Middle cranial fossa
|Middle cranial fossa|
Base of the skull. Upper surface. (Middle cranial fossa is the centermost of the three indentations, in pink and yellow.)
|Latin||fossa cranii media|
The middle cranial fossa, deeper than the anterior cranial fossa, is narrow medially and widens laterally to the sides of the skull. It is separated from the posterior fossa by the clivus and the petrous crest.
It is bounded in front by the posterior margins of the lesser wings of the sphenoid bone, the anterior clinoid processes, and the ridge forming the anterior margin of the chiasmatic groove; behind, by the superior angles of the petrous portions of the temporal bones and the dorsum sellæ; laterally by the temporal squamæ, sphenoidal angles of the parietals, and greater wings of the sphenoid. It is traversed by the squamosal, sphenoparietal, sphenosquamosal, and sphenopetrosal sutures.
The middle part of the fossa presents, in front, the chiasmatic groove and tuberculum sellae; the chiasmatic groove ends on either side at the optic foramen, which transmits the optic nerve and ophthalmic artery to the orbital cavity.
The sella turcica is bounded posteriorly by a quadrilateral plate of bone, the dorsum sellae, the upper angles of which are surmounted by the posterior clinoid processes: these afford attachment to the tentorium cerebelli, and below each is a notch for the abducent nerve.
On either side of the sella turcica is the carotid groove, which is broad, shallow, and curved somewhat like the italic letter f.
It begins behind at the foramen lacerum, and ends on the medial side of the anterior clinoid process, where it is sometimes converted into a foramen (carotico-clinoid) by the union of the anterior with the middle clinoid process; posteriorly, it is bounded laterally by the lingula.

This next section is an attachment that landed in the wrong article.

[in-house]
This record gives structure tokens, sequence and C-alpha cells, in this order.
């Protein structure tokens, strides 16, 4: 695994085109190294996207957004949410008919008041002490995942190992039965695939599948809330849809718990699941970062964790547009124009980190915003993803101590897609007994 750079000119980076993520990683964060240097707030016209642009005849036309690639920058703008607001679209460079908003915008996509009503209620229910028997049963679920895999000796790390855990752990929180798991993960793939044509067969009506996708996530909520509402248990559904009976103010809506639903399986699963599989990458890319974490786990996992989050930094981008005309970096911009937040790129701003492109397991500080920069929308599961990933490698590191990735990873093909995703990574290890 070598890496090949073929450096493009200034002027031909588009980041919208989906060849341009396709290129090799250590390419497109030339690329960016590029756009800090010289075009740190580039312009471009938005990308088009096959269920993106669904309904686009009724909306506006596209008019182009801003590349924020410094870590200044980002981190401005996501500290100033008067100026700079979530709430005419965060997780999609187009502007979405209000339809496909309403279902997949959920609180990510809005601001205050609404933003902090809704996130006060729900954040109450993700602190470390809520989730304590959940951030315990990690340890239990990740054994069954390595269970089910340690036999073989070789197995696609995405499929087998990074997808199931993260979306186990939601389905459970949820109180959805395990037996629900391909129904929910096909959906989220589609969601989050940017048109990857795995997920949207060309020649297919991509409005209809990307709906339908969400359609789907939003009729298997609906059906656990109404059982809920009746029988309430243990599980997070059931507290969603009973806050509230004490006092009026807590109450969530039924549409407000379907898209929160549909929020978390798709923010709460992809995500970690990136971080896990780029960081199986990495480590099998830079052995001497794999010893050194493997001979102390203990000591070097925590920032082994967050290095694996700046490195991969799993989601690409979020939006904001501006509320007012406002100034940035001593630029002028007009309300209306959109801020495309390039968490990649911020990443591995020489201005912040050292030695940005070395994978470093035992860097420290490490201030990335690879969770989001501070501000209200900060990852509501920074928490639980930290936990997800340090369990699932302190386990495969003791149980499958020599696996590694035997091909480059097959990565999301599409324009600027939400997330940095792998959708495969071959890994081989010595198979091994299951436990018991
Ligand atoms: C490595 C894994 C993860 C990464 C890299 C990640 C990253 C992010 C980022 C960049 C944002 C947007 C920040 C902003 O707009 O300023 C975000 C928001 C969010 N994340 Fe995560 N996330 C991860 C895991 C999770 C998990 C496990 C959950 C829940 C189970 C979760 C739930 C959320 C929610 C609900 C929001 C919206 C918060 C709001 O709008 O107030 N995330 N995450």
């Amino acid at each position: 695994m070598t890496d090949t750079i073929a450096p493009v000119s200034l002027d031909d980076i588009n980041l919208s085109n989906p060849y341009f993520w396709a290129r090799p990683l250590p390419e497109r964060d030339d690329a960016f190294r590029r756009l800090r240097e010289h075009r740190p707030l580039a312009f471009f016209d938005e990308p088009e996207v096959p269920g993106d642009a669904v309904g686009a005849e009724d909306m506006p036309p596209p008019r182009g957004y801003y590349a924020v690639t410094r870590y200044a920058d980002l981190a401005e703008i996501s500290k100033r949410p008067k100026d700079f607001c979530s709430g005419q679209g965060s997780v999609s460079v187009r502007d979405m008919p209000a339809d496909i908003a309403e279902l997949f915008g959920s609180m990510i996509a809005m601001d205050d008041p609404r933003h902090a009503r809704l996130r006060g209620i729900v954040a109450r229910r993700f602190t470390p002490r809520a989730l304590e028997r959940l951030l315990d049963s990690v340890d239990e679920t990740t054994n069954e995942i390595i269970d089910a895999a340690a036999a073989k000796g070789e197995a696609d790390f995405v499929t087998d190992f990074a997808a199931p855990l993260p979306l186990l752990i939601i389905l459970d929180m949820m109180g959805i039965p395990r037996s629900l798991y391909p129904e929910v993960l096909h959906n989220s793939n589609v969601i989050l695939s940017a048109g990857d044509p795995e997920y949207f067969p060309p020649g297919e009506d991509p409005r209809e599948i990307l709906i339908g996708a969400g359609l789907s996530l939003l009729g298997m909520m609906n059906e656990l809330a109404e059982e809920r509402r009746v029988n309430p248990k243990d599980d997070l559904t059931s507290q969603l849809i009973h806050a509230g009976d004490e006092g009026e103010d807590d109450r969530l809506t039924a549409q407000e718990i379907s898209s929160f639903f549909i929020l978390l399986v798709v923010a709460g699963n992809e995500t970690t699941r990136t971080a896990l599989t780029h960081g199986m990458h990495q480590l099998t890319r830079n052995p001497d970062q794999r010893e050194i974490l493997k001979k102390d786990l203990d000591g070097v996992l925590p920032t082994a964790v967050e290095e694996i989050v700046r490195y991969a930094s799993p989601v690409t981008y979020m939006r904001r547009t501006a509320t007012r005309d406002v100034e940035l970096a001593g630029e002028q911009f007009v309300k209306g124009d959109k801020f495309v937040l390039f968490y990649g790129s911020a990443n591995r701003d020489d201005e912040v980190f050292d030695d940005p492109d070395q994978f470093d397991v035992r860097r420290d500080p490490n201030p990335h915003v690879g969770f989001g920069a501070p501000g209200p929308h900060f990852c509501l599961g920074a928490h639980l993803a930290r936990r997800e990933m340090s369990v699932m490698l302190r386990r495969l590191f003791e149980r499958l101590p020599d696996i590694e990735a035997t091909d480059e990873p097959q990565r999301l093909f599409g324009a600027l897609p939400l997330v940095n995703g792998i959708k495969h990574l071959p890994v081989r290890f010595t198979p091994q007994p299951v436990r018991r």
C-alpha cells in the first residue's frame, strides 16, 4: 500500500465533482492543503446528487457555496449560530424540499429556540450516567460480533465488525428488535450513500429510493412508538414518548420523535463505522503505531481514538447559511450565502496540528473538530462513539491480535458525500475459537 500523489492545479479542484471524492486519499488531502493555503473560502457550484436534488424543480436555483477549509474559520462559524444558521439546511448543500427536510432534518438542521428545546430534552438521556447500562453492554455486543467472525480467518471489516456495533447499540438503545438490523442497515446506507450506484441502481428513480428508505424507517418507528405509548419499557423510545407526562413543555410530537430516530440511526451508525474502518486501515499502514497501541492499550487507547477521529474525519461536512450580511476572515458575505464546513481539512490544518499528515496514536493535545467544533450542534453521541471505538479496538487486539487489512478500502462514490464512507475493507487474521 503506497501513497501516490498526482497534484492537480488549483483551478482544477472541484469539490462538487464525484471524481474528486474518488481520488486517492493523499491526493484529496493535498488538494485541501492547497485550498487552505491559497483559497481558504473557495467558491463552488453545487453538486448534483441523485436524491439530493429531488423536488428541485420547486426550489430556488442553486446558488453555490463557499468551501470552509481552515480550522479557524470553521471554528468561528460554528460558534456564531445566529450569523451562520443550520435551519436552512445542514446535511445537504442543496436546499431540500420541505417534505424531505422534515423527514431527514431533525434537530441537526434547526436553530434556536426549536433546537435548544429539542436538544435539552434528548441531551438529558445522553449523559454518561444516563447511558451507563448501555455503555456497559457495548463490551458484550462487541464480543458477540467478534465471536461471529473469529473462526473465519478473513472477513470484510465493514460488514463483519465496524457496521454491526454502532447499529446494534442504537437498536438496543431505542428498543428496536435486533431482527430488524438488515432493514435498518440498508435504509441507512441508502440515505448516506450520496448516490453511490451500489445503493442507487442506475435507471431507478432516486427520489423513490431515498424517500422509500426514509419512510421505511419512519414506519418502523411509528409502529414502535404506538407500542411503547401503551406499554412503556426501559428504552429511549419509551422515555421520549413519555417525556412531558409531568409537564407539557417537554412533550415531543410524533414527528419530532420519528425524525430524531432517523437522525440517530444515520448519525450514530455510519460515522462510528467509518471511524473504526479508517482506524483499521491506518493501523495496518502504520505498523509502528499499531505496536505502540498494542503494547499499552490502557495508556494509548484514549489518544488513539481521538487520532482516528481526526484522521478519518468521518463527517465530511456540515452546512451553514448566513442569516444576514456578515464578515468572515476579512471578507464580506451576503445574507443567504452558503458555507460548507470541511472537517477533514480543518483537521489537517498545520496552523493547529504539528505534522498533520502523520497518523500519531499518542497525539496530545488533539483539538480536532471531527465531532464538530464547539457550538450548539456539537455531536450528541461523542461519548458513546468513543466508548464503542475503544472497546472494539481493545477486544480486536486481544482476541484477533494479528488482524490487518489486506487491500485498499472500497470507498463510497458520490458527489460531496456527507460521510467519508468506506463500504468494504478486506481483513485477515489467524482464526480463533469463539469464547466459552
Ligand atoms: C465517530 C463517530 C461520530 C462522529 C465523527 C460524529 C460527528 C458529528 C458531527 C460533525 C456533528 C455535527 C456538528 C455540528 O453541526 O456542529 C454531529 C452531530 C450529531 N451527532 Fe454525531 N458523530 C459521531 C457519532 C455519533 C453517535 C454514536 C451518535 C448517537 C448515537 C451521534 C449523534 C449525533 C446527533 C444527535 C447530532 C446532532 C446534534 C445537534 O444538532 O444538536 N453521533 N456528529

They are marked by depressions for the brain convolutions and traversed by furrows for the anterior and posterior branches of the middle meningeal vessels.
These furrows begin near the foramen spinosum, and the anterior runs forward and upward to the sphenoidal angle of the parietal, where it is sometimes converted into a bony canal; the posterior runs lateralward and backward across the temporal squama and passes on to the parietal near the middle of its lower border.
The following apertures are also to be seen.
In front is the superior orbital fissure, bounded above by the small wing, below, by the great wing, and medially, by the body of the sphenoid; it is usually completed laterally by the orbital plate of the frontal bone.
It transmits to the orbital cavity the oculomotor, the trochlear, the ophthalmic division of the trigeminal, and the abducent nerves, some filaments from the cavernous plexus of the sympathetic, and the orbital branch of the middle meningeal artery; and from the orbital cavity a recurrent branch from the lacrimal artery to the dura mater, and the ophthalmic veins.
Medial to the foramen ovale is the foramen Vesalii, which varies in size in different individuals, and is often absent; when present, it opens below at the lateral side of the scaphoid fossa, and transmits a small vein.
Lateral to the foramen ovale is the foramen spinosum, for the passage of the middle meningeal vessels, and a recurrent branch from the mandibular nerve.
Medial to the foramen ovale is the foramen lacerum; in the fresh state the lower part of this aperture is filled up by a layer of fibrocartilage, while its upper and inner parts transmit the internal carotid artery surrounded by a plexus of sympathetic nerves.
On the anterior surface of the petrous portion of the temporal bone are seen the eminence caused by the projection of the superior semicircular canal; in front of and a little lateral to this a depression corresponding to the roof of the tympanic cavity; the groove leading to the hiatus of the facial canal, for the transmission of the greater superficial petrosal nerve and the petrosal branch of the middle meningeal artery; beneath it, the smaller groove, for the passage of the lesser superficial petrosal nerve; and, near the apex of the bone, the depression for the semilunar ganglion and the orifice of the carotid canal.
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- Anatomy photo:22:os-0802 at the SUNY Downstate Medical Center